SLOBBERIN' WOLFHOUNDS

History of the 32nd Wolfhounds

United States Air Force

Slobberin' Wolfhounds

Cover: Soft cover
Pages: 240
Images: 500+ (black/white & color)
Language: English
Published: 2019
Publisher: Mario Warnaar

Foreword by: Major General William F. Hodgkins (retired), former Commander 32nd Fighter Group Soesterberg Air Base, the Netherlands and Colonel Robert D. Evans (retired) former Commander 32nd Air Operations Squadron, Ramstein Air Base, Germany.

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BRIEF HISTORY

The Wolfhounds traces its history from the 32nd Pursuit Squadron at Kelly Field, Texas, constituted in December 1939. After the attack at Pearl Harbor, the squadron flew daily intercept and submarine missions throughout the Caribbean. In the waning years of World War II the unit was reassigned to Howard Field, Panama to defend the Panama Canal Zone.

Soesterberg Air Base

In 1954 the Dutch government accepted the American offer to deploy a squadron of combat aircraft to the Netherlands to contribute to Dutch air defense within the context of NATO. The home base of the squadron became Soesterberg Air Base, which was also known as Camp New Amsterdam. In 1958 the USAFE redesignated the unit as the 32nd Tactical Fighter Squadron, as part of the 36th Tactical Fighter Wing. In 1959 the crown and wreath of the Dutch Royal Family were added to the squadron emblem. The unit was from that moment on referred to as “the Queens Own”. In 1989 the Dutch government allowed the USAF to upgrade its headquarters unit at Soesterberg Air Base from squadron to group status. Over the years the Wolfhounds flew and maintained a variety of fighters including the P-38, P-39, P-47, F-86, F-100, F-102, F-4 and F-15, achieving impressive results. The unit was recognized as the most outstanding fighter interceptor squadron in the United States Air Force, winning the 1965 William Tell Weapons Meet and was a three-time winner of the Hughes Achievement Award. In the opening days of Operation Desert Storm a Wolfhounds pilot downed an Iraqi MiG-23. After the war they continued their air activities in theater as a part of Operation Provide Comfort until May 1993.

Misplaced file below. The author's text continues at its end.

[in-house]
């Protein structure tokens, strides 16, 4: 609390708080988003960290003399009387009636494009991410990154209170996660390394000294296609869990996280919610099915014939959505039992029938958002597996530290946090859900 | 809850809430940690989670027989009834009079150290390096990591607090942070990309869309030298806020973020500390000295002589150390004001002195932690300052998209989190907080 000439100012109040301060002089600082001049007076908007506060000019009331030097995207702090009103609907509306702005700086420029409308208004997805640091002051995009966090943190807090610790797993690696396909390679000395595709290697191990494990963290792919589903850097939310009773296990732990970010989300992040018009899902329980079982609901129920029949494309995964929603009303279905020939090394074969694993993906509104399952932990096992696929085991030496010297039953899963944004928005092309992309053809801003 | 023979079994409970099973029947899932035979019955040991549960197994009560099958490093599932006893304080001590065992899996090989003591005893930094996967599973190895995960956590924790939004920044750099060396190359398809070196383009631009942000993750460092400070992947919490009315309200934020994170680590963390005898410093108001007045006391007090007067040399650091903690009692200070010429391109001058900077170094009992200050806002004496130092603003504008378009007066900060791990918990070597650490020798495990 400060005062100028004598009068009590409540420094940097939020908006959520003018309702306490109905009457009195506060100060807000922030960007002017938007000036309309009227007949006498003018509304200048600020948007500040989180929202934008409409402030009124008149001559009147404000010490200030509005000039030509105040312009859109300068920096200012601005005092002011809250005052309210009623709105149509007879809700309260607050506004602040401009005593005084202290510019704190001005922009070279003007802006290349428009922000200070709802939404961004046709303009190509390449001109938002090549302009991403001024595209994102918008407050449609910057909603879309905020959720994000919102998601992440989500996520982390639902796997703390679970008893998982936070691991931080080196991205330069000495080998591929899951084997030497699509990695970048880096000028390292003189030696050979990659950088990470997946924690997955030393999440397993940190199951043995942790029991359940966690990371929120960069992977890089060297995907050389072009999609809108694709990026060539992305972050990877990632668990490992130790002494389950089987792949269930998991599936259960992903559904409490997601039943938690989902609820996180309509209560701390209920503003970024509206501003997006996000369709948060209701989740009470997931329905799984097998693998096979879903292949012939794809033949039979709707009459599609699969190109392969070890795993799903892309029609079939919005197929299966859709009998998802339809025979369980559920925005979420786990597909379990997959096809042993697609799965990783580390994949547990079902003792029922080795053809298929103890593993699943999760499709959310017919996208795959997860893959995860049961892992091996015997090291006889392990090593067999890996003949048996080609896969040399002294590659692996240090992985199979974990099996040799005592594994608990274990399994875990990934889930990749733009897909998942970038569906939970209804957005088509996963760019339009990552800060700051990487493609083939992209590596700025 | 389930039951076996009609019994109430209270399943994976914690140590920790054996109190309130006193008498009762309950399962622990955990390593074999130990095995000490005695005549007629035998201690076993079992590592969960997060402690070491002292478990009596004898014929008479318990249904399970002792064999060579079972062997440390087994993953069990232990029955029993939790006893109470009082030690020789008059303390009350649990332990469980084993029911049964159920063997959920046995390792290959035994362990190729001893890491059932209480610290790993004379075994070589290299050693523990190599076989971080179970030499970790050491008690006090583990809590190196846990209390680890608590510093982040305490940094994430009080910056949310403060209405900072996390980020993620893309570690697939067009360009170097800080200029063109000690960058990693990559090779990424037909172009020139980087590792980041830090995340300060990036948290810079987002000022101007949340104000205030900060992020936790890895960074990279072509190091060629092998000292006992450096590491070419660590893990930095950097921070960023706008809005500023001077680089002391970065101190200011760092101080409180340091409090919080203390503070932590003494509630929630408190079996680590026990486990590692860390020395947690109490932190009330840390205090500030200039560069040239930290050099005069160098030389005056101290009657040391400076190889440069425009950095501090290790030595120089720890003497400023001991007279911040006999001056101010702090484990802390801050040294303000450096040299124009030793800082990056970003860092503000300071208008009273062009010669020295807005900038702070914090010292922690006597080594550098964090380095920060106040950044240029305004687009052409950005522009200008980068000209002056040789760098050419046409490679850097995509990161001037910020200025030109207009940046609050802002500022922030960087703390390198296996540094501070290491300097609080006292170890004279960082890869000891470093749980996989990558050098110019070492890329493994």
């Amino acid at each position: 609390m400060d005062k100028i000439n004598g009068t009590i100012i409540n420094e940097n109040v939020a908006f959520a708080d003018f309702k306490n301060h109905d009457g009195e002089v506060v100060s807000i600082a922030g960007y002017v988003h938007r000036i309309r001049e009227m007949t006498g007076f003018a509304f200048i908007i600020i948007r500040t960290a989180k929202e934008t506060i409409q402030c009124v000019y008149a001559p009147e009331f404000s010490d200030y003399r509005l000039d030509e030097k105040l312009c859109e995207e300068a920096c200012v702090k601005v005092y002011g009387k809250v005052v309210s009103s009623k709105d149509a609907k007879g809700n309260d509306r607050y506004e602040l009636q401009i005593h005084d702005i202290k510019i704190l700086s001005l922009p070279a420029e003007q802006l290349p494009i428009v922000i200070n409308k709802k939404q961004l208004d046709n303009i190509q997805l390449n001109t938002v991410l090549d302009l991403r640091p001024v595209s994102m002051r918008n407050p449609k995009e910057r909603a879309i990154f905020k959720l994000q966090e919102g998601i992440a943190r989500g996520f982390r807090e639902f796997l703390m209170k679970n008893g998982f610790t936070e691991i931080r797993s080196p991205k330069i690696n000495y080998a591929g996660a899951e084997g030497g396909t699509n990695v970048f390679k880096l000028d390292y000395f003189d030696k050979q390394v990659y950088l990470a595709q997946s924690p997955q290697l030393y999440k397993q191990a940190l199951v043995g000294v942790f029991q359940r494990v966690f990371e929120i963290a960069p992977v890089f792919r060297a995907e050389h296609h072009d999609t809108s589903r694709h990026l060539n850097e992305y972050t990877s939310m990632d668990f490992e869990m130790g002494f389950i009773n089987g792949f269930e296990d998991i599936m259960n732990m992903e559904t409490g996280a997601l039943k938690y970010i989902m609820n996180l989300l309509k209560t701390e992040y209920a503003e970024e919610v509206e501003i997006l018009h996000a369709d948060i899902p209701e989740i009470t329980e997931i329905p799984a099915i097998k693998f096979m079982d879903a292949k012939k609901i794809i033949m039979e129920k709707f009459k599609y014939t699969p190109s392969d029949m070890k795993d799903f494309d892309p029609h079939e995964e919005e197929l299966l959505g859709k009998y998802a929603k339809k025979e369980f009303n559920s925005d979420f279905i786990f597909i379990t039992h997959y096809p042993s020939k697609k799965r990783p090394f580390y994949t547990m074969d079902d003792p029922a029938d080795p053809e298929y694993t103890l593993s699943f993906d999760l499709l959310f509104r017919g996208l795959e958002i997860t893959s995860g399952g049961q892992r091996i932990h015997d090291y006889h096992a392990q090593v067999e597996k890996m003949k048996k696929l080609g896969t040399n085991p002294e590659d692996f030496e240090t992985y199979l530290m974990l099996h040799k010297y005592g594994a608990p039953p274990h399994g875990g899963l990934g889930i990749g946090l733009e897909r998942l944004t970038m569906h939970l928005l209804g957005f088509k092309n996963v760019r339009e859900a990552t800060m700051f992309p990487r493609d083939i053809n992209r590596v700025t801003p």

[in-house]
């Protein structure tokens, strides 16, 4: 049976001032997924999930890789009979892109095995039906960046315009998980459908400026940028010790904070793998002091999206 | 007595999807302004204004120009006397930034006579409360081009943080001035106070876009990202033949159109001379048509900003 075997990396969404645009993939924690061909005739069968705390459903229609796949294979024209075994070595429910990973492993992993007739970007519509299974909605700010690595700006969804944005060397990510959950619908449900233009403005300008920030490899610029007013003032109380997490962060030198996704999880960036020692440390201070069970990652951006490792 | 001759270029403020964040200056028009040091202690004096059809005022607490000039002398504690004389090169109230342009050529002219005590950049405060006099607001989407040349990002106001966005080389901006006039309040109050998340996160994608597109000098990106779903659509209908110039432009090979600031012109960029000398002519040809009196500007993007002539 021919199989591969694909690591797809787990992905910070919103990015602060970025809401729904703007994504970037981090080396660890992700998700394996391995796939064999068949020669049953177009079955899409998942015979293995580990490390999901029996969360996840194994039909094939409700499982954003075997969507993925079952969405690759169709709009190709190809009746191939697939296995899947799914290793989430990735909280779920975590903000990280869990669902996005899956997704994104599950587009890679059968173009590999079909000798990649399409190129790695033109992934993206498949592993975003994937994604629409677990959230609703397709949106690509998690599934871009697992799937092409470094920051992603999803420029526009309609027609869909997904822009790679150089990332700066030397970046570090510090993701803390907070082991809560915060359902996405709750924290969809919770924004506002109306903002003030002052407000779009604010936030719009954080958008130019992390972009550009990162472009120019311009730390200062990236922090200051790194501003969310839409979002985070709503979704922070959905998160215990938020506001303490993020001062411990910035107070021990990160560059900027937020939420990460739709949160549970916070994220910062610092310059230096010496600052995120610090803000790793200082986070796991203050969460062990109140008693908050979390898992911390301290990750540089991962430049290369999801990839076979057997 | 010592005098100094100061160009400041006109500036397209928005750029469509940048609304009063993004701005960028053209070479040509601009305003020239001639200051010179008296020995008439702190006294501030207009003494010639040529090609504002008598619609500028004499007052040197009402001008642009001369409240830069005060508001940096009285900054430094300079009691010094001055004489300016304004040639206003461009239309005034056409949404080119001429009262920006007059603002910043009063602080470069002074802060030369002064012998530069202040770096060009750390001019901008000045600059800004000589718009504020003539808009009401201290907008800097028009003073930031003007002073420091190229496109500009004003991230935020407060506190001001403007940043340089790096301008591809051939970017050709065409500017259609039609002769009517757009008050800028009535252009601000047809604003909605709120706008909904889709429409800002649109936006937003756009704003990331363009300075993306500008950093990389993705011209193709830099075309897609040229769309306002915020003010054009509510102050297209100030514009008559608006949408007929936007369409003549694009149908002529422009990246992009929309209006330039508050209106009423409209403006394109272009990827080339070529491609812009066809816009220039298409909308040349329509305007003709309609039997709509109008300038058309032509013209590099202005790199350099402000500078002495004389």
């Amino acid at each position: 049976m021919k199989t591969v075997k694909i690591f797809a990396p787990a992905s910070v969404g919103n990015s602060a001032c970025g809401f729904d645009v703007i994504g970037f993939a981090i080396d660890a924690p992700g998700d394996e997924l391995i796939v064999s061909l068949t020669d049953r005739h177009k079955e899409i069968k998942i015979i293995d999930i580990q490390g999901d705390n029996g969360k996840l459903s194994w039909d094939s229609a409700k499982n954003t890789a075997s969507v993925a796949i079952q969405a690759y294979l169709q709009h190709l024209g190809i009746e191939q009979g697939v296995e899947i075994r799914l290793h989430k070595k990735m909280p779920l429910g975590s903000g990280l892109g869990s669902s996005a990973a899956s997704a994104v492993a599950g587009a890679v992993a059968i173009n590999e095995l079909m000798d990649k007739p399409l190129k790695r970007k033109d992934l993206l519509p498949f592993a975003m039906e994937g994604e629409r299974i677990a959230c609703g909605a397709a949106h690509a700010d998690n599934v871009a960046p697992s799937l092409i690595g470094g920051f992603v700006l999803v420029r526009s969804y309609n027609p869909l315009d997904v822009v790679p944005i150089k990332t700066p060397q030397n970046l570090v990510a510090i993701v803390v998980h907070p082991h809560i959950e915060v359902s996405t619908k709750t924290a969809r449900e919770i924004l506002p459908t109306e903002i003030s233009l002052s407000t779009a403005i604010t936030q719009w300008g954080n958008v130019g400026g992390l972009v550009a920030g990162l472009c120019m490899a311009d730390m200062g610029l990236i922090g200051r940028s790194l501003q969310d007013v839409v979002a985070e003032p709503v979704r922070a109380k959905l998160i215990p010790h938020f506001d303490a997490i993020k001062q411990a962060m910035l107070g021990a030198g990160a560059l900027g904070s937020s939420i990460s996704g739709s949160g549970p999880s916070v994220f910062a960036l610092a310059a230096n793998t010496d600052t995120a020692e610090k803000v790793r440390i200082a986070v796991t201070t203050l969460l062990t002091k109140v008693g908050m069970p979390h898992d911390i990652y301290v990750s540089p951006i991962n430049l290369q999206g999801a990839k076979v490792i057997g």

Ramstein Air Base

With the end of the Cold War a major force draw down occurred in Europe, the USAF reduced its fighter force structure. These changes affected the 32nd Fighter Squadron, as part of the draw down. The squadron’s F-15 Eagles returned to the United States and on 1 July 1994 the squadron was redesigned the 32nd Air Operations Squadron and reassigned to Ramstein Air Base in Germany. Along with the other squadrons of the 32nd Air Operation Group the squadron formed the score of USAFE’s “Falconer” Air Operations Center. The squadron played a critical role in Deny Flight, Decisive Endeavor, Guardian Assistance, Operation Allied Force, Enduring Freedom, Iraq Freedom and the Global War on Terrorism.

Provisional status

On 1 November 2005 the squadron was inactivated and the 32nd Air Operation Group redesignated as 32nd Air and Space Operation Center. On 1 December 2006 the United States Air Force reactivated the Third Air Force and inactivated the 32nd Air and Space Operations Center. On 8 March 2011 the 32nd was redesignated as 32nd Air Expeditionary Group and converted to provisional status.